While the appeal of the Infinity Saga is certainly the novelty of including every character with enough protagonist status to carry a film, the story ultimately functioned as a narrative with a protagonist and an antagonist. Thanos, of course, was the latter, but while every hero in the Marvel Cinematic Universe’s first three phases is a protagonist in their own right, the undeniable central focus was Tony Stark. It was Tony who connected the Avengers to the Guardians, to Spider-Man and Doctor Strange, SHIELD and even to Wakanda; Tony appeared the most, grew the most, and ultimately defeated Thanos in the grand finale. This gave the Infinity Saga its natural cohesion.
Many fans have wondered where the franchise will go from here without its central protagonist. Phase Four, while containing many grand highs, has not yet chosen a clear focal character for the foreseeable future. Many new stories have been told, and protagonists introduced or developed further from the Infinity Saga, but no clear focal character has been identified. To be fair, it wasn’t necessarily easy to tell in Phase One that Tony Stark would be the protagonist. While he was the only hero to have two films at the time, The Avengers handles the group fairly evenly, and with Robert Downey Jr.’s contract up around Iron Man 3, the franchise was even considering continuing without him, as unimaginable as that sounds in hindsight. So Phase Five and onward still have time to pick a new focal character.
Who Should the New MCU Protagonist Be?
The question remains: who should that focal character be? Phase Four has had many breakout stars, most of whom debuted in the Infinity Saga and have already won fans’ hearts. The obvious choice is Tom Holland’s Spider-Man. Spidey has been a fan favorite of Marvel comics as a whole since the 1960s, and his MCU iteration is quite beloved; he is both Tony Stark’s in-universe successor and one of the more developed and obvious focuses. Spider-Man was also the focus of Phase Five’s big future event, Secret Wars, in the original 1980s comic — at least as much as any character in that story could be. However, with Holland’s rumored uncertainty about returning, fans may have to look elsewhere for a new focus.
Another obvious choice would be Captain America’s direct successor, Sam Wilson (Anthony Mackie). Sam had one of the stronger arcs in Phase Four, accepting his new mantle as Captain America and developing a rich supporting cast and full origin story. He’s set for a solo Captain America film and has the potential to lead future Avengers, given his title. He’s a fan favorite, like Spidey, a popular character with pre-existing connections to many corners of the MCU Galaxy. He’s also a very different hero from Tony Stark, a reluctant warrior taking up a challenging role as successor to an icon.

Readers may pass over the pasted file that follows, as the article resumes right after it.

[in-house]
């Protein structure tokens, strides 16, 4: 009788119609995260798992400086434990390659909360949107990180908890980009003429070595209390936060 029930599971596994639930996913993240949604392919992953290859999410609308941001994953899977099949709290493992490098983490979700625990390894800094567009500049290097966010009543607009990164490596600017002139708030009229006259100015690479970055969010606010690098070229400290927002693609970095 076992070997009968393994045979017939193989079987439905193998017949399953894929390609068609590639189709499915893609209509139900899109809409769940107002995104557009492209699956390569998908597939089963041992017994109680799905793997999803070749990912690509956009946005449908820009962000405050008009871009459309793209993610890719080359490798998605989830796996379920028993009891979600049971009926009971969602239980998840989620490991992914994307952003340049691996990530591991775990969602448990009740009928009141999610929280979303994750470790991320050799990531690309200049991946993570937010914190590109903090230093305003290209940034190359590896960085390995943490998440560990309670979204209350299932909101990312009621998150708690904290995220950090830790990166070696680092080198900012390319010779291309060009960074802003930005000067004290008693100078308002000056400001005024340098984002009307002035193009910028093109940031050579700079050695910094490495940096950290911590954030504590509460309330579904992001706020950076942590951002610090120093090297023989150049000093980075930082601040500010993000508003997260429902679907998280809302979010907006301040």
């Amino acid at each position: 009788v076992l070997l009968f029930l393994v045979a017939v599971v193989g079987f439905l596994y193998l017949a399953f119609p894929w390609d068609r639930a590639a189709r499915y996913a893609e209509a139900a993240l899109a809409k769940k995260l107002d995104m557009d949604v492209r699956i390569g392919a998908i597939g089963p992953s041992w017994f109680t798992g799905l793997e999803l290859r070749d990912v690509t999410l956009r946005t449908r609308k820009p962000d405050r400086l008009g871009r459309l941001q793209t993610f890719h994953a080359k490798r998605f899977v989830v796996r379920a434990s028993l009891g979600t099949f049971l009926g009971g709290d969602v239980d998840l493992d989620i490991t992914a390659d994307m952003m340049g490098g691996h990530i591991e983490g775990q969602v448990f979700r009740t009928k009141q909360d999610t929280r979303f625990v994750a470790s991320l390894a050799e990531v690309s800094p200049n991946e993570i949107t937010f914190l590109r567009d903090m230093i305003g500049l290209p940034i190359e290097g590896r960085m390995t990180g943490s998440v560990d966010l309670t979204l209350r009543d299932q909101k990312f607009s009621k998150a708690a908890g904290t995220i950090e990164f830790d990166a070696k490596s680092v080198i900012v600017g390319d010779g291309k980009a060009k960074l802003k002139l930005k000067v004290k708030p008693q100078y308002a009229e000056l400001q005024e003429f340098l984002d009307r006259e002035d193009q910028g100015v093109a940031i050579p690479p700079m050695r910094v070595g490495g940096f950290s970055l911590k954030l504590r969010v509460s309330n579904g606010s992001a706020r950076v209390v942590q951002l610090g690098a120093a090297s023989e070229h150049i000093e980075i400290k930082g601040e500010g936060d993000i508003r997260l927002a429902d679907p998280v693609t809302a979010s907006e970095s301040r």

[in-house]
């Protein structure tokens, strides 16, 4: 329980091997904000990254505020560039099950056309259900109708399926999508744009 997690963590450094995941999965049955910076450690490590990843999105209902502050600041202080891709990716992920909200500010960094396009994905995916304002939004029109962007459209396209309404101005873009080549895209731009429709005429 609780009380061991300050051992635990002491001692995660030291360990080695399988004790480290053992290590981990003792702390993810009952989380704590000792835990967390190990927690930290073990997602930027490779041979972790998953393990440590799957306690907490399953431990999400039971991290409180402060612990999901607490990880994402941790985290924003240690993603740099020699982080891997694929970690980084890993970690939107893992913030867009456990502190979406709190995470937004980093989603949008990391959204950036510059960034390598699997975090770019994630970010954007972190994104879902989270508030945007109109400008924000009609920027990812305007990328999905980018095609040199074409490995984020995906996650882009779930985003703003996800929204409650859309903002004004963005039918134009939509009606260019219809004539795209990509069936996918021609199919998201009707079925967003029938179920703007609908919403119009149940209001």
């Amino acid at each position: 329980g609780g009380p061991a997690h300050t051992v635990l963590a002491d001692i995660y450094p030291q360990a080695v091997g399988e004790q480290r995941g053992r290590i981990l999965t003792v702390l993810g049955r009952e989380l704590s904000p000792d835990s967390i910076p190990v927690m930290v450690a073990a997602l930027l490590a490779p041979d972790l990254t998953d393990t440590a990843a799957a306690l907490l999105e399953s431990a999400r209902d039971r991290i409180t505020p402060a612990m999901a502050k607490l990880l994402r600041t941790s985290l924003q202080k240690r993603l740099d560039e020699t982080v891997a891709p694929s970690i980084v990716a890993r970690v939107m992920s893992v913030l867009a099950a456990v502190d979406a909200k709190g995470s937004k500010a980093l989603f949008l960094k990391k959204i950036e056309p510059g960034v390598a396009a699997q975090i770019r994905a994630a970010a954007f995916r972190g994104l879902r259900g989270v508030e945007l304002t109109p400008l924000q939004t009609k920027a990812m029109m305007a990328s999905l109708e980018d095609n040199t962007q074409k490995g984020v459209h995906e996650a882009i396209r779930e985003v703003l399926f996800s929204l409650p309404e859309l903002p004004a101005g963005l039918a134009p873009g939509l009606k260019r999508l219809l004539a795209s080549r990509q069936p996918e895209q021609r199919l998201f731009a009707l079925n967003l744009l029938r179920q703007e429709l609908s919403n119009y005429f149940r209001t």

A Few Outside-the-Box Possibilities for the New MCU Hero
The third direct Avenger successor who could conceivably take on the new role would be Black Widow‘s Yelena Belova (Florence Pugh). While Yelena does not have Sam and Peter’s comic book prominence, she has become a fan favorite in the MCU thanks to Pugh’s compelling performance and a strong arc through Black Widow and Hawkeye. Her connections to other heroes will expand as she teams up with the upcoming Thunderbolts, and her status as both a popular figure, another very different type of hero to Tony Stark, and an already iconic actor make her a strong possibility.
Finally, many Phase Four fans fell in love with the arc of the Scarlet Witch (Elizabeth Olsen). While Wanda’s current status is unknown and doubtful, and her role as a villain in Doctor Strange 2 makes her an unlikely choice, her fandom popularity, strong characterization, enthusiastic actor and comic book lore might make her a unique and exciting new focal point for the MCU going forward. She has connections to other Avengers, the solo protagonist stance from WandaVision, and the star power gained through her recent turns; many are excited for her next appearance and eager to see her possible redemption arc. While this would make her a similar hero to Tony, it would be from a different enough angle for a new story. There are, of course, many other heroic possibilities (Ms. Marvel, Moon Knight, Daredevil, etc.); the key is, however, that the MCU will probably need this element going forward to maintain cohesion and deliver a new, satisfying follow-up.